Jason Riis (University of Michigan) and colleagues sought to overcome this problem by asking patients and healthy controls, for one week, to rate their mood when prompted every 90 minutes or so by a pocket computer. This procedure, known as 'ecological momentary assessment', is thought to minimise the possible influence of biased recall. The 49 patients had end-stage renal disease and received a 3-hour-long hemodialysis treatment three times per week.
The average mood ratings made on the pocket computer were equally positive among both the patients and healthy controls. Yet when interviewed, the healthy participants predicted their mood would be negative most of them time if they had a chronic kidney illness. And the patients predicted their mood would be much more positive if they'd never had a kidney illness. That is, both groups of participants appeared to underestimate the resilience of people's mood to illness.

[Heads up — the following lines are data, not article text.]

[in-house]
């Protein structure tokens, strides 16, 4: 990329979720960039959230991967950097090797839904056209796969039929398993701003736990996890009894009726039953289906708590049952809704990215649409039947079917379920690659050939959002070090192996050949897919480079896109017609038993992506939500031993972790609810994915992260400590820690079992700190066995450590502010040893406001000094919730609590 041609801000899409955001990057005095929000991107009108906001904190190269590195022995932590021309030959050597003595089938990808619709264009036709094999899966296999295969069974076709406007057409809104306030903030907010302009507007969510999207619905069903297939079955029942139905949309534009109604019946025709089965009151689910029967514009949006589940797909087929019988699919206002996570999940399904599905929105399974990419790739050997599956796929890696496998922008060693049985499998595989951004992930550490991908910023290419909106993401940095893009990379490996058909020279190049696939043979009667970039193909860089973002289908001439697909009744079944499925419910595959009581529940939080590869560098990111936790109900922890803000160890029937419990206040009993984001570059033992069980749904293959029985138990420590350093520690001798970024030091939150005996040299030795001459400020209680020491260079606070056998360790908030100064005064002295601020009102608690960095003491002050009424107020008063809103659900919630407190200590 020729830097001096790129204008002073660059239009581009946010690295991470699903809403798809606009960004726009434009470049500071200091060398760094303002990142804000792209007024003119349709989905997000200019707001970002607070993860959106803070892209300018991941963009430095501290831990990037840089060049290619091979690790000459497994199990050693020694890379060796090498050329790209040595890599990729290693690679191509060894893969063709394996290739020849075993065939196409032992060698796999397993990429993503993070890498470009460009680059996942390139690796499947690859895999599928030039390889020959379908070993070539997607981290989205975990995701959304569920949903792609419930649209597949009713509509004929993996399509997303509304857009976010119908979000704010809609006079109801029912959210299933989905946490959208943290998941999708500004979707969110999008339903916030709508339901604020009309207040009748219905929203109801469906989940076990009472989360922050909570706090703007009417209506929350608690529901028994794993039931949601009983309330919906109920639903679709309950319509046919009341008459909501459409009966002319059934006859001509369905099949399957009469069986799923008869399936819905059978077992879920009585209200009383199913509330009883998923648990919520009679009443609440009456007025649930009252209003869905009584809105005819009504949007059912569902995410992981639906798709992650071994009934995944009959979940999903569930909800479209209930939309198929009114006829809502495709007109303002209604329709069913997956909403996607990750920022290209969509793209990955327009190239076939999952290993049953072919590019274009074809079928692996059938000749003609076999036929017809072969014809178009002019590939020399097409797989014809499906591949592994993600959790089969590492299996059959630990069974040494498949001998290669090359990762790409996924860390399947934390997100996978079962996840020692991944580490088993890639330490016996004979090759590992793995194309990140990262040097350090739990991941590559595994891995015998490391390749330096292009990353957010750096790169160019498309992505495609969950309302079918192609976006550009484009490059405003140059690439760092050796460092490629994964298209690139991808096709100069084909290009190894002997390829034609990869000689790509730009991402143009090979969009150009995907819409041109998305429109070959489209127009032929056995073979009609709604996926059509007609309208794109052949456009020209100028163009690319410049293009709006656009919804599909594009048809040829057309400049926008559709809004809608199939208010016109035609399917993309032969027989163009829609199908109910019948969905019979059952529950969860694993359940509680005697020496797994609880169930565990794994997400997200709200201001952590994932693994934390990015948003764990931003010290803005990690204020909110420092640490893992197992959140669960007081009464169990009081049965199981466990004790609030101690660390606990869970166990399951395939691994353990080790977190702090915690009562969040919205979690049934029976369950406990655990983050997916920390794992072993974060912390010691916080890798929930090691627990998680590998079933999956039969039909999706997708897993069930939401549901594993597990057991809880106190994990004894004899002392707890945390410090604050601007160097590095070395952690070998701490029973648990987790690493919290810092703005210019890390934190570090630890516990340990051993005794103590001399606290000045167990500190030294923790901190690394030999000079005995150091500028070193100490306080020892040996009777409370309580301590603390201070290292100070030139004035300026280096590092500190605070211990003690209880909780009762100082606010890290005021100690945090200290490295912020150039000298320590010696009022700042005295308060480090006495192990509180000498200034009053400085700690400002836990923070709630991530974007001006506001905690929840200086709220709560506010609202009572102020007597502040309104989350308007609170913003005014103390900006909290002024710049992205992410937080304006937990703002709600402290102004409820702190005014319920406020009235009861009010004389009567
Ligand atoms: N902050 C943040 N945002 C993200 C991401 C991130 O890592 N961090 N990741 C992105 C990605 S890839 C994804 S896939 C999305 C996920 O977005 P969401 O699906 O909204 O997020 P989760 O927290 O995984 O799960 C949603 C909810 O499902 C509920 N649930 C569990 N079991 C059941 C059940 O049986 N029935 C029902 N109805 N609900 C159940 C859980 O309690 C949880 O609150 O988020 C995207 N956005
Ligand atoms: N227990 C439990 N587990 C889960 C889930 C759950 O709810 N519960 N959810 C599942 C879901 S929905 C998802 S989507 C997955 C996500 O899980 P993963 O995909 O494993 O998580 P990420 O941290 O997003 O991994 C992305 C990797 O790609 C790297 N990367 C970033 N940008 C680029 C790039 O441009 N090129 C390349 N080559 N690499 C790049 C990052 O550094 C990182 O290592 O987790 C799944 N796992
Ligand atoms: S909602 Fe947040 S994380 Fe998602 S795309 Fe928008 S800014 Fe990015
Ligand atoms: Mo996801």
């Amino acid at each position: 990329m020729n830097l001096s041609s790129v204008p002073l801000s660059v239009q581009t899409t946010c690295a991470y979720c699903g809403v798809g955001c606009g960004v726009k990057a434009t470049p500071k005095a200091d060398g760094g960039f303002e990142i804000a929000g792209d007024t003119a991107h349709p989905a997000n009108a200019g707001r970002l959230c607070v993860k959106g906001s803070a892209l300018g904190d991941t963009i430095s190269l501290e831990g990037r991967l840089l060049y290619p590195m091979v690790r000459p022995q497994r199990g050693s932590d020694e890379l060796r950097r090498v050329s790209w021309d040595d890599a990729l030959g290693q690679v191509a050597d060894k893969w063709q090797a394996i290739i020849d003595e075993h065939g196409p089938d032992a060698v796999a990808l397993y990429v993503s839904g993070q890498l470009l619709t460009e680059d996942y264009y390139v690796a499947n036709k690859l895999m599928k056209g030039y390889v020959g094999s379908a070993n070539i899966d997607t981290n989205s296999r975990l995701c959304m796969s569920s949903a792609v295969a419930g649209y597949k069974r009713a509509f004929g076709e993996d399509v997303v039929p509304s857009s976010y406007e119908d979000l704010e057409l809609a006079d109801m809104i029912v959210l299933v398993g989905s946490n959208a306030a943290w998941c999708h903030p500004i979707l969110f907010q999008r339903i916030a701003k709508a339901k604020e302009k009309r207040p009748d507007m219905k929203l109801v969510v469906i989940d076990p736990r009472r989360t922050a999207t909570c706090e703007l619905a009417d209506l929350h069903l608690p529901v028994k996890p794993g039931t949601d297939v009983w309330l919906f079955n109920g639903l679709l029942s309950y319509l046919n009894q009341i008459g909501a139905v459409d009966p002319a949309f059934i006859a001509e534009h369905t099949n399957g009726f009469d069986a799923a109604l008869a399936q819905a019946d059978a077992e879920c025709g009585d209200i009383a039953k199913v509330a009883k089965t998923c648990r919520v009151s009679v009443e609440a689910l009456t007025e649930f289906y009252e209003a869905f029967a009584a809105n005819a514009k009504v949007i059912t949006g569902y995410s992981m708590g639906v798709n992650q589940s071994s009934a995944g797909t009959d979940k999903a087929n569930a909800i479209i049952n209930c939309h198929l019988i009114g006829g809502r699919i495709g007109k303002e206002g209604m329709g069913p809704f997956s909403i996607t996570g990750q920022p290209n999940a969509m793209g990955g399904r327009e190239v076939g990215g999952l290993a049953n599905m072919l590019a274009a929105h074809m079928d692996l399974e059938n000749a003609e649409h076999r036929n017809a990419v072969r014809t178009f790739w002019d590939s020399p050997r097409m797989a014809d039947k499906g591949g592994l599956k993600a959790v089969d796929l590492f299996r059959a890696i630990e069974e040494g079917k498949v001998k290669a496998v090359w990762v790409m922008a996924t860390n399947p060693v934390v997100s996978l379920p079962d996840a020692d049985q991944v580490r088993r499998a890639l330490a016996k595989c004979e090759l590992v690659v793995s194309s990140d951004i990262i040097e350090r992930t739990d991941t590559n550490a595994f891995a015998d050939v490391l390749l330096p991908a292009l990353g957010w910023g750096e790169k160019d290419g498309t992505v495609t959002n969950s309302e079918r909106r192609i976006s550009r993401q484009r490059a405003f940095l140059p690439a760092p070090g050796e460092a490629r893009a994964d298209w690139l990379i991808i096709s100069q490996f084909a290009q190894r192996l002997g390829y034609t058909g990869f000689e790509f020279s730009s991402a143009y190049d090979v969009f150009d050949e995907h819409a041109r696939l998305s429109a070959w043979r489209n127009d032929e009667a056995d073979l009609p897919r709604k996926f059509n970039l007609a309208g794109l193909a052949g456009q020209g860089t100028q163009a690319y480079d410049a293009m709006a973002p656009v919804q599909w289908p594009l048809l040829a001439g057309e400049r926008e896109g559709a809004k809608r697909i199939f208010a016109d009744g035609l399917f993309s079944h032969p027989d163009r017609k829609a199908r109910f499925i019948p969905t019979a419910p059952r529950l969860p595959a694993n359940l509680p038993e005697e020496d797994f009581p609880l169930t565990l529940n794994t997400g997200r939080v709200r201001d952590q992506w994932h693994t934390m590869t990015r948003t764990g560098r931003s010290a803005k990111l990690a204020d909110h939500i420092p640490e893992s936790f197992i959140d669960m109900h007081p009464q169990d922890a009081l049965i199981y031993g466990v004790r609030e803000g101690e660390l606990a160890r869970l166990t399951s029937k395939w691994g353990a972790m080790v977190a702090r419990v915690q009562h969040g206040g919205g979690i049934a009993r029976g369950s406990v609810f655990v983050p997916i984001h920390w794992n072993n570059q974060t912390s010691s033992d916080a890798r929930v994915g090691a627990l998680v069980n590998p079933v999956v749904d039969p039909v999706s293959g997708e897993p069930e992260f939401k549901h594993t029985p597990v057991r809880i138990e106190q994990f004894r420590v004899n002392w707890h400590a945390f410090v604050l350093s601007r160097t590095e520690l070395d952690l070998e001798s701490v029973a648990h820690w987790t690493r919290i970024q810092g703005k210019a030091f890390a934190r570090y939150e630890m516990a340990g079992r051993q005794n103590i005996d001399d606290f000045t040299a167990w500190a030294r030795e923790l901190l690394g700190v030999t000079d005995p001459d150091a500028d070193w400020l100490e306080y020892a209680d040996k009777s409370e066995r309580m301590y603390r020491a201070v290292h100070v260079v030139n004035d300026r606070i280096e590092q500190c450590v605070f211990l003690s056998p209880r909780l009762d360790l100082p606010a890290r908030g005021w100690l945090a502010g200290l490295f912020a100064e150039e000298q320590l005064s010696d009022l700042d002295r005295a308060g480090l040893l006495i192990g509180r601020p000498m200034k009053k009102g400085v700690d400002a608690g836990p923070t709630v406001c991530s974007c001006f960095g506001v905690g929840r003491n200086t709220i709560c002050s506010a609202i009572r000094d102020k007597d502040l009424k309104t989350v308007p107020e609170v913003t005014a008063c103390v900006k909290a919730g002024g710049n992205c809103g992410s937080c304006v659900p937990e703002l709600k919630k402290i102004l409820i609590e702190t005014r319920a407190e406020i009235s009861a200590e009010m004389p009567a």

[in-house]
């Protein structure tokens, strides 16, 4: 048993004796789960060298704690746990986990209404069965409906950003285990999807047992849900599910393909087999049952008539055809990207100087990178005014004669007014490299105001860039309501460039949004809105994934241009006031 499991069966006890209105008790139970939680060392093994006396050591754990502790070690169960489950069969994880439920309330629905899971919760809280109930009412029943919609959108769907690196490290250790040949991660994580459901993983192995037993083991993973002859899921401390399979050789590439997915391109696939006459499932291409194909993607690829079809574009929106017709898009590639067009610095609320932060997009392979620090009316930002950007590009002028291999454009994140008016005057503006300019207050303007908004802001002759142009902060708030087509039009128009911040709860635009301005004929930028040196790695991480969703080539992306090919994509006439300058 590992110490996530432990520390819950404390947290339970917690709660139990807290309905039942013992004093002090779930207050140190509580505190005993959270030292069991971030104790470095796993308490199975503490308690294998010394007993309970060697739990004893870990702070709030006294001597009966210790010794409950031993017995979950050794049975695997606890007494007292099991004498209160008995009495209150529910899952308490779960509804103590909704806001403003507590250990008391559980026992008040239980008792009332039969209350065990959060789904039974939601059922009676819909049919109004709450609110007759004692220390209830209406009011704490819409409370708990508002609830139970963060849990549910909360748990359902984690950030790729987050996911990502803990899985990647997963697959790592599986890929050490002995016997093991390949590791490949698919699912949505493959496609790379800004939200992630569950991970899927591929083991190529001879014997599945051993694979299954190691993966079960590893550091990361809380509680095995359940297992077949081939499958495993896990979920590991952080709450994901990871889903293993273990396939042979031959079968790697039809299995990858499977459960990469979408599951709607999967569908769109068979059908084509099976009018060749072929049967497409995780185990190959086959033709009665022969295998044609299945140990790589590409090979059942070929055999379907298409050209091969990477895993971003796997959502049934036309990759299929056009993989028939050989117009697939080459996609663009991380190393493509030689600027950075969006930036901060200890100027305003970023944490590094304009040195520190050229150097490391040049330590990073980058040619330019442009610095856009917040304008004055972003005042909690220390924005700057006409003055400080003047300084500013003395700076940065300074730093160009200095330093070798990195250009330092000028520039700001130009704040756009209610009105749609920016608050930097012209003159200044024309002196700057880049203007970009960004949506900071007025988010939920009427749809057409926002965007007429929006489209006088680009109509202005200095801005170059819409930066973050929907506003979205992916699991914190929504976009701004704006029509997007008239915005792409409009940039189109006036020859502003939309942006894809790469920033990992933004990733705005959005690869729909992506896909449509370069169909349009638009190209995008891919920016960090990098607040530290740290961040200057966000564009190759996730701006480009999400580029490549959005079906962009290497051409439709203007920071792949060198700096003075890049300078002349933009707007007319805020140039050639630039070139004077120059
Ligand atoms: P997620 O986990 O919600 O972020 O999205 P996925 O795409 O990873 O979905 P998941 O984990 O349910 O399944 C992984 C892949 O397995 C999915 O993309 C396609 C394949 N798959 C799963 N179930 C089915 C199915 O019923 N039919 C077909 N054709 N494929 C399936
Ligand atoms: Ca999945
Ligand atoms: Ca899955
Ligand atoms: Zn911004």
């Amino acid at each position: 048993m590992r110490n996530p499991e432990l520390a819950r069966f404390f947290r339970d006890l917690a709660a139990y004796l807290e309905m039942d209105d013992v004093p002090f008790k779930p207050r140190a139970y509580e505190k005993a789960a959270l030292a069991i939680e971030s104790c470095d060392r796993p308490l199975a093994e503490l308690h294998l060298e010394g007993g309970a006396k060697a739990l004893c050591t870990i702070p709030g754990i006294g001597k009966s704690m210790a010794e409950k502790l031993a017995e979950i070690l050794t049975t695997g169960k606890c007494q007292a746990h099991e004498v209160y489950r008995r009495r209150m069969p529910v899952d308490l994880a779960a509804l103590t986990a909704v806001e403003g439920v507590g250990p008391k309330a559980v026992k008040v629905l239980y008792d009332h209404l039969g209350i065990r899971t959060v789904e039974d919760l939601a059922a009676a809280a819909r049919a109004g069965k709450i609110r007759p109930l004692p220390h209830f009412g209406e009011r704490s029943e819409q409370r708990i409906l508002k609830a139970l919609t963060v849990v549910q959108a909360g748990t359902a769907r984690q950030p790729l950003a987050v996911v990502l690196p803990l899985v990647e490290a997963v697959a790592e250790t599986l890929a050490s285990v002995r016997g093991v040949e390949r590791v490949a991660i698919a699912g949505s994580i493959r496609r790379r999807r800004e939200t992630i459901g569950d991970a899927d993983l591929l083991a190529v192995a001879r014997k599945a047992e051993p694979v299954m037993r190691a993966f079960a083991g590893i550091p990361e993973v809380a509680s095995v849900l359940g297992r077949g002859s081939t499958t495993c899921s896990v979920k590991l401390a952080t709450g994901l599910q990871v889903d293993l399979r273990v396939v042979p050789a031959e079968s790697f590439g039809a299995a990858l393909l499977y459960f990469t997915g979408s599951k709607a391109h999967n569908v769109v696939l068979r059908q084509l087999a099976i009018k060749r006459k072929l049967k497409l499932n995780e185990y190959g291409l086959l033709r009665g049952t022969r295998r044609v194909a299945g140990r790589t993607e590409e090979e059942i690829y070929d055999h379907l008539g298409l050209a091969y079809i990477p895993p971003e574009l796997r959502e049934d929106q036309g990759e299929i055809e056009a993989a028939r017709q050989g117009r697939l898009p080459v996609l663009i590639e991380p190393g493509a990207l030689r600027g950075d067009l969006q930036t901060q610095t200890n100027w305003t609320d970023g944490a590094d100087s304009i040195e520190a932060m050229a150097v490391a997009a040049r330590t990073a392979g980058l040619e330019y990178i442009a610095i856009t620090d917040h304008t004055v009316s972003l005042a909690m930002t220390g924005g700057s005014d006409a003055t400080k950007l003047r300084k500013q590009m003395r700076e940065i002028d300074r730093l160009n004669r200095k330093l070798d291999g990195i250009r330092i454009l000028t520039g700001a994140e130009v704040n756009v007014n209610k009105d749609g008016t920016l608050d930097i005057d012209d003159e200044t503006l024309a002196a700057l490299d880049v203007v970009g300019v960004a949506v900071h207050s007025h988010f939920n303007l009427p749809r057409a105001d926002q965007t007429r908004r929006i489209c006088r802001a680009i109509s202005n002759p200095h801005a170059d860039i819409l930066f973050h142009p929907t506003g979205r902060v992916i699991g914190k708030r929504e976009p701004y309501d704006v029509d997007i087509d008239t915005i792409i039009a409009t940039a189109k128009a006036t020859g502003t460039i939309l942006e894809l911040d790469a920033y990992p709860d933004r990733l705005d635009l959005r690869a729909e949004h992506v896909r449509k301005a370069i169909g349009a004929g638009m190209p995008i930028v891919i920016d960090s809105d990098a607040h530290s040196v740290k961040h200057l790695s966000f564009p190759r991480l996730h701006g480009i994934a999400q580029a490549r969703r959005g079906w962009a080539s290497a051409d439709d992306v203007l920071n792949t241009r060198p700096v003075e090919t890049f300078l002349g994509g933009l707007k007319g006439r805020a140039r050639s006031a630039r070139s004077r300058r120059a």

"For most of us, it would take a lot more than we think to make us permanently miserable", the authors said. And this has important implications for policy-makers: "...consideration of the moods experienced by patients may influence policy priorities between serious conditions such as, for example, paraplegia and depression."
Riis, J., Loewenstein, G., Baron, J., Jepson, C., Fagerlin, A. & Ubel, P.A. (2005). Ignorance of Hedonic Adaptation to Hemodialysis: A study using ecological momentary assessment. Journal of Experimental Psychology: General, 134, 3-9.
You have read this article Mental health with the title March 2005. You can bookmark this page URL http://psychiatryfun.blogspot.com/2005/03/the-persistence-of-happiness.html. Thanks!